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Marbled Cat (Pardofelis marmorata)

The range of the Marbled Cat extends from Northeast India, with subspecies in Nepal, and through Southeast Asia including Borneo and Sumatra, linked to the mainland of Asia. It is similar in size to the domestic cat, with a longer, more thickly furred tail. Its fur pattern is blotched and banded like a marble and usually compared to the markings of the much larger Clouded Leopard. In colour, the base fur ranges from pale yellow to brownish grey with lighter under parts being a lighter variation. The weight is about 4,5 kg (10lbs).

Closest relatives of the Marbled cat are the Asian Golden Cat and the Bay cat, members of the genus Catopuma.

The forest provide the Marbled Cat with much of its prey: birds, squirrels, other rodents and reptiles. It is rarely sighted in its densely forested habitat and so little studied or understood. It’s population is estimated under 10.000 mature individuals. Due to its forested habitats that have been shrinking, the Marbled Cat is listed as vulnerable in IUCN.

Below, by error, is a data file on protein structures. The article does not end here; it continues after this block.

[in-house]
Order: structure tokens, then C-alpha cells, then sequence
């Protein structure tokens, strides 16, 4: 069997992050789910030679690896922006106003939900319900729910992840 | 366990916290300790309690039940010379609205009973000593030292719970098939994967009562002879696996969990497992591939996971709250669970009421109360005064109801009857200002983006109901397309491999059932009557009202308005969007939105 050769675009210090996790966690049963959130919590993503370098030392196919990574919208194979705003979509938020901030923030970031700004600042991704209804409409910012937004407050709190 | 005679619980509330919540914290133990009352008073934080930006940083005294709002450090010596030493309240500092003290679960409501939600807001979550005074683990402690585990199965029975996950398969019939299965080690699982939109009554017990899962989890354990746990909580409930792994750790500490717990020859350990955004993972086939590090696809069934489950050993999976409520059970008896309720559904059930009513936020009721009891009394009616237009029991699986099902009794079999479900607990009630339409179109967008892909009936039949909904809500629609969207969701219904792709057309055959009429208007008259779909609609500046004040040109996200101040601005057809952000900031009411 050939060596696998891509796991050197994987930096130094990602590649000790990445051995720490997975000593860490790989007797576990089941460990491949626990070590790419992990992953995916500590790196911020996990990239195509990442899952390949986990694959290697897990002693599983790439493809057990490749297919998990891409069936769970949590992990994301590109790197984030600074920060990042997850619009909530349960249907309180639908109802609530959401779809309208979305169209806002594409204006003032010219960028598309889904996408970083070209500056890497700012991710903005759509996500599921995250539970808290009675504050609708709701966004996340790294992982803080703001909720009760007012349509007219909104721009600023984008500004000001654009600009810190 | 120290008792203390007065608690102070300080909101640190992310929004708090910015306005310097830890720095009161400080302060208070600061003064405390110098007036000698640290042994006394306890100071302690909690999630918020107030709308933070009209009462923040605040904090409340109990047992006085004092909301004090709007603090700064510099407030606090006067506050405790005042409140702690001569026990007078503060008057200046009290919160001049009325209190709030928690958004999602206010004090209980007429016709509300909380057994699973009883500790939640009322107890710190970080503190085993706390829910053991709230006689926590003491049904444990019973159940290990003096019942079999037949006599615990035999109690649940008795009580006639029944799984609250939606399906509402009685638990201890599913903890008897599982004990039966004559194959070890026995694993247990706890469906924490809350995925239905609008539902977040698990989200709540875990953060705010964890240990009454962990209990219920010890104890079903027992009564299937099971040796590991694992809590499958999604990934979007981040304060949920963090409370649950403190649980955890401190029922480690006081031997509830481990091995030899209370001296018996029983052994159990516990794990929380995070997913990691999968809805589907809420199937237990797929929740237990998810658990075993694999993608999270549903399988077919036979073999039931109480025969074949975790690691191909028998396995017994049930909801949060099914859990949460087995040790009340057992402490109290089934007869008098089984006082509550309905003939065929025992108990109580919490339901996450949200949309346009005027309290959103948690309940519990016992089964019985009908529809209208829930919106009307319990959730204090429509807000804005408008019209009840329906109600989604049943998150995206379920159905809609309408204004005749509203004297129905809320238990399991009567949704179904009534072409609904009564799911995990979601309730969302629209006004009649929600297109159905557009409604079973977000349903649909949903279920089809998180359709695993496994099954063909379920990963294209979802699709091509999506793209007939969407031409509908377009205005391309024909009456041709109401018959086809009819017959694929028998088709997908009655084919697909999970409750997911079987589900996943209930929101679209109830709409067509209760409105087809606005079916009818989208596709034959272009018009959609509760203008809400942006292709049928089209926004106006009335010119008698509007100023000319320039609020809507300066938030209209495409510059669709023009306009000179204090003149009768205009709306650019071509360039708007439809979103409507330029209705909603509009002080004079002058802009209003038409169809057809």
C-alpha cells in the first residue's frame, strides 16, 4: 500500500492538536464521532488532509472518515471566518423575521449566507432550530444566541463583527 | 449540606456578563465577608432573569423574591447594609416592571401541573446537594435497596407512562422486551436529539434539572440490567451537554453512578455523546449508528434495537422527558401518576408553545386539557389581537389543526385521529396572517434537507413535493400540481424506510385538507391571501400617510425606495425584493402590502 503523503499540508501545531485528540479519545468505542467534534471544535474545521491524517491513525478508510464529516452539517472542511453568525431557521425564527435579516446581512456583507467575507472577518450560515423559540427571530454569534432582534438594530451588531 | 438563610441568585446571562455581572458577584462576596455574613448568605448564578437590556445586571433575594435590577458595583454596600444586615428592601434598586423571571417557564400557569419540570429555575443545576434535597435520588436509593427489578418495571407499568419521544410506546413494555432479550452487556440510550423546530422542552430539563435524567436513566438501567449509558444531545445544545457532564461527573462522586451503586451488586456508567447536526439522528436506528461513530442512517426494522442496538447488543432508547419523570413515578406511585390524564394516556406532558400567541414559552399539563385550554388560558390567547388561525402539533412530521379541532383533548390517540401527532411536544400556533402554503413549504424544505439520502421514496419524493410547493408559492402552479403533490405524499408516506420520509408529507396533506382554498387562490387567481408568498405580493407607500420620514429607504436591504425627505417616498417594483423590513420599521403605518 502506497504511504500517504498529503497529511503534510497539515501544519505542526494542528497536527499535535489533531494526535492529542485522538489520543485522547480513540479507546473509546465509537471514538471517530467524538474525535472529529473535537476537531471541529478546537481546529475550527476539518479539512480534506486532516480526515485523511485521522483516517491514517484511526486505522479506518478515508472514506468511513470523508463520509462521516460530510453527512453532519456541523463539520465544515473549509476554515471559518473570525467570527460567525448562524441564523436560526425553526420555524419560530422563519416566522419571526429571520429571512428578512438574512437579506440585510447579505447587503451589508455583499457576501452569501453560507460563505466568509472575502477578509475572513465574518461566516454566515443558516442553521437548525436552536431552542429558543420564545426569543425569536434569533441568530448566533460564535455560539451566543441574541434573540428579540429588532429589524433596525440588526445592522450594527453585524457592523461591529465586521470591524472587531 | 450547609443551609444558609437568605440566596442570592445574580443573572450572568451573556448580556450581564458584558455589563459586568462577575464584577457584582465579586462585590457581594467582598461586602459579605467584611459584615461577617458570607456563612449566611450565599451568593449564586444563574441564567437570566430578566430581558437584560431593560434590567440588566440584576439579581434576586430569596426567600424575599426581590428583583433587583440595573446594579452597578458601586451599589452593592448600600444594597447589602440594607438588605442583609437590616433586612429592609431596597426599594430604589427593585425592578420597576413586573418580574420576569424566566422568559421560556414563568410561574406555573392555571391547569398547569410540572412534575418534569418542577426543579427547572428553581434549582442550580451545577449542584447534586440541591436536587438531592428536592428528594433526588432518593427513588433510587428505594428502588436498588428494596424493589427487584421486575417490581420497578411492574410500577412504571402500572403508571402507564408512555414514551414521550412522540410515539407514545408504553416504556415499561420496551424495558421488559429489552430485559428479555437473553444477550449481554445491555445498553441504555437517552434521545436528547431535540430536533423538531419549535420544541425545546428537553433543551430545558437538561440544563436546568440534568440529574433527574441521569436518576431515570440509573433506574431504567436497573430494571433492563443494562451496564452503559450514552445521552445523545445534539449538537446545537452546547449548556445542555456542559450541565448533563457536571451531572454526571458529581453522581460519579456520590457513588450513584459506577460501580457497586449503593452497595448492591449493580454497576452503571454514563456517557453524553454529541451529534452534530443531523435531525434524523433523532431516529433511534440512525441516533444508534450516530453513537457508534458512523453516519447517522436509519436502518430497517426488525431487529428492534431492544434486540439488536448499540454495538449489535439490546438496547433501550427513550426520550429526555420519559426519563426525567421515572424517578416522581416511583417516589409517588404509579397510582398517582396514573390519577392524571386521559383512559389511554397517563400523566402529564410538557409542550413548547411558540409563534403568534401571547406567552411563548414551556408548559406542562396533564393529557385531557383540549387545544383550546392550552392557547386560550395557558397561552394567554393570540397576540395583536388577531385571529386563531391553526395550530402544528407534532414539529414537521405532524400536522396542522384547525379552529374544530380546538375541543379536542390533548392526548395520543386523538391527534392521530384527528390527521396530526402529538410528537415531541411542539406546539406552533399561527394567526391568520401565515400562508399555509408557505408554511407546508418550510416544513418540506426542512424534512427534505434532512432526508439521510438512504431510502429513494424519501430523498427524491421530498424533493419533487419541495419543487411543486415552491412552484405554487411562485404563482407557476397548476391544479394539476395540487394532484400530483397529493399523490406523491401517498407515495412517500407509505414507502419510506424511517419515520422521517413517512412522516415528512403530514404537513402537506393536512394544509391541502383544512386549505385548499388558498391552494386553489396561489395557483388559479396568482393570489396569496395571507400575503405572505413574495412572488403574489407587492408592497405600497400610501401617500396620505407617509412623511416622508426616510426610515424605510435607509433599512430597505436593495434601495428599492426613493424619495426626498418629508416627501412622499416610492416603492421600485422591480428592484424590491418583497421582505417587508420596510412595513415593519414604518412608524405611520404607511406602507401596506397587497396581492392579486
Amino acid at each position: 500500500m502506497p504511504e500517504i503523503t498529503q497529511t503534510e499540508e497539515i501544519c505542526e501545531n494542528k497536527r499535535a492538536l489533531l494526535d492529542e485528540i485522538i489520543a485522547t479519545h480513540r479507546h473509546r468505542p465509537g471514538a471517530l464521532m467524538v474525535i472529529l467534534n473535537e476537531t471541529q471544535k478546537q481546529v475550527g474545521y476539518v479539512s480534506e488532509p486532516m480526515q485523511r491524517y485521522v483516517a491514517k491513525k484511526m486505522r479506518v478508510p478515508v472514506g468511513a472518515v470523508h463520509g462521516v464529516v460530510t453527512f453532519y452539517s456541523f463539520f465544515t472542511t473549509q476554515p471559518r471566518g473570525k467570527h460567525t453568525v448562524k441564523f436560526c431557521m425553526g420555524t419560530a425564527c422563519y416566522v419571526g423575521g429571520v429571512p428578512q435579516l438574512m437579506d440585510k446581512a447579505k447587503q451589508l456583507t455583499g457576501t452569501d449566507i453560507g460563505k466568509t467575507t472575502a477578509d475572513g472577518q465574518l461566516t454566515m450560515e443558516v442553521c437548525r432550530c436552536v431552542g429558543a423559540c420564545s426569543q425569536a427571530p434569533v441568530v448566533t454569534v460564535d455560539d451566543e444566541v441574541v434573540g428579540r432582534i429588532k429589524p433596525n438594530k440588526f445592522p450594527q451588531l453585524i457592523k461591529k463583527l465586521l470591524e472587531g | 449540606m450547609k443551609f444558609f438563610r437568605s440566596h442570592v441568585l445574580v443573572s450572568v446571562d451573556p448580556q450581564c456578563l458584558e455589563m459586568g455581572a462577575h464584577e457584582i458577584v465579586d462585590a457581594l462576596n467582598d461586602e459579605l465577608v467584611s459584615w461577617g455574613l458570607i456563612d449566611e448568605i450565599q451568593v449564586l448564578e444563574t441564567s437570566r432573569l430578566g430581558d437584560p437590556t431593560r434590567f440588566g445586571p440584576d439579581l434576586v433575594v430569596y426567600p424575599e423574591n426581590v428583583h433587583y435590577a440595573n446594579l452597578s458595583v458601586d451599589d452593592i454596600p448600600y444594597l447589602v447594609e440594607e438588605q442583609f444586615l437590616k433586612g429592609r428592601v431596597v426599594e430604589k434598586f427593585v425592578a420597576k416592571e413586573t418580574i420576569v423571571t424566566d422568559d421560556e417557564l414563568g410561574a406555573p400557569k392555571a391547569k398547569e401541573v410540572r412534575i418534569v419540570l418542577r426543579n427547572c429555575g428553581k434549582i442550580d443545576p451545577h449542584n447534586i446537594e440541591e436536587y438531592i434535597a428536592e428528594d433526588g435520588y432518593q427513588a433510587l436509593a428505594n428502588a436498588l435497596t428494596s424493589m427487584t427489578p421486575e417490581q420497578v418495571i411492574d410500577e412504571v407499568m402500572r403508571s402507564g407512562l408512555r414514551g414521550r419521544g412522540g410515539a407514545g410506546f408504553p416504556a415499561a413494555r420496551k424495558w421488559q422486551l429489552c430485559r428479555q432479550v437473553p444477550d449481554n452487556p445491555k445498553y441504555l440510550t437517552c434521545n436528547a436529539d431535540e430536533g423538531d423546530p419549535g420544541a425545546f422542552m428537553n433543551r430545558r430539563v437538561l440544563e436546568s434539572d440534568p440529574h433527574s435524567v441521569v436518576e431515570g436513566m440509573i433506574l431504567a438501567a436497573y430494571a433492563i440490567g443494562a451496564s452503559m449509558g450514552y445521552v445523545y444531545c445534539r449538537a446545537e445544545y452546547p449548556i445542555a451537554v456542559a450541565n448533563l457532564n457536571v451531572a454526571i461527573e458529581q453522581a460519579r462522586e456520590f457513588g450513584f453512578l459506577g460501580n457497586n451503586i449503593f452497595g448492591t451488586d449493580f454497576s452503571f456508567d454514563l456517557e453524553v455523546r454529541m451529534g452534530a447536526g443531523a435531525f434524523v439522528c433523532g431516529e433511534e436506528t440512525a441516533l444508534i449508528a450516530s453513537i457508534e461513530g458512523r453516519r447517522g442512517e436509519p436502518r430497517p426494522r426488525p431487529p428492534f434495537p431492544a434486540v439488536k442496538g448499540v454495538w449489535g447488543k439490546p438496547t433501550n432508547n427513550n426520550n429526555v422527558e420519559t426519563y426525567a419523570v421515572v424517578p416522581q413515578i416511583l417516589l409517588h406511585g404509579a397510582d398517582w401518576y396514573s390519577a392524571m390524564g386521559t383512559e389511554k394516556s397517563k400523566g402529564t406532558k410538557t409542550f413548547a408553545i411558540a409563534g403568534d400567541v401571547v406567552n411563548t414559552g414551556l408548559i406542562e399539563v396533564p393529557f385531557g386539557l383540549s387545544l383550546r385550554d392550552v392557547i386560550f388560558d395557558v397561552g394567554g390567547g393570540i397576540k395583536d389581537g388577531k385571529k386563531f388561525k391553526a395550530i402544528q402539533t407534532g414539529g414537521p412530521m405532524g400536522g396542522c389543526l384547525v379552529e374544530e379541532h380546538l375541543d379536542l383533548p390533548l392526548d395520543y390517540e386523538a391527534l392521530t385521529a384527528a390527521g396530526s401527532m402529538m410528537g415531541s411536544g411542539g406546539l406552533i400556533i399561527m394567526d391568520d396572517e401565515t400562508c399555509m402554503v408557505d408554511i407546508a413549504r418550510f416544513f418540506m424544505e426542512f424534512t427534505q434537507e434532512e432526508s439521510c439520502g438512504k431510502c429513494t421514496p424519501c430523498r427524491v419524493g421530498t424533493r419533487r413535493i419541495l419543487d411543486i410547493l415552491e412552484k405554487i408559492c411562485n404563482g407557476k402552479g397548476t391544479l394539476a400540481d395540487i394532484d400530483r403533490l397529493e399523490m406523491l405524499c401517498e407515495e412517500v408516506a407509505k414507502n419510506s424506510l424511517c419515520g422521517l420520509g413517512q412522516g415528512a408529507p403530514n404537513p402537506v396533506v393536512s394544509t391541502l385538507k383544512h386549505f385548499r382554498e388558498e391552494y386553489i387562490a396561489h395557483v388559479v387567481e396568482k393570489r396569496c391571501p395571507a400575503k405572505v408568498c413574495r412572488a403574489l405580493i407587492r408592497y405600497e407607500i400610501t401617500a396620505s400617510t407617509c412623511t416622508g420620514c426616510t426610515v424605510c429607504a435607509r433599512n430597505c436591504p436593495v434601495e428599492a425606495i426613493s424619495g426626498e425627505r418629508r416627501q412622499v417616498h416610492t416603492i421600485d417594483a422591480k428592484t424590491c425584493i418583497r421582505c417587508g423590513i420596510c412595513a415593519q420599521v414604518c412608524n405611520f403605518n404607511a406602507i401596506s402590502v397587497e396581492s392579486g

The only captive Marbled Cats registered by ISIS are a pair kept at a breeding center in the United Arab Emirates and a male kept in the Khao Kheow Open Zoo in Thailand.

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Jaguarondi (Herpailurus Yagouaroundi)

The jaguarundi (Herpailurus Yaguarondi) is a medium-sized wild cat. Not related to the jaguar, though the name seems to say otherwise, but it’s closely related to the cougar (puma) and also to the cheetah. It has short legs and an appearance somewhat like an otter; the ears are short and rounded. The coat is unspotted, uniform in colour, and varying from blackish to brownish grey (grey phase) or from foxy red to chestnut (red phase). The cat’s ranges from Southern Texas to South America.

As this cat is closely related to the much larger and heavier cougar, evident by its similar genetic structure and chromosome count count, the jaguarundi is also said to be in the genus Puma although it is more often classified under a separate genus, Herpailurus. Until recently both cats were classified under the genus Felis.

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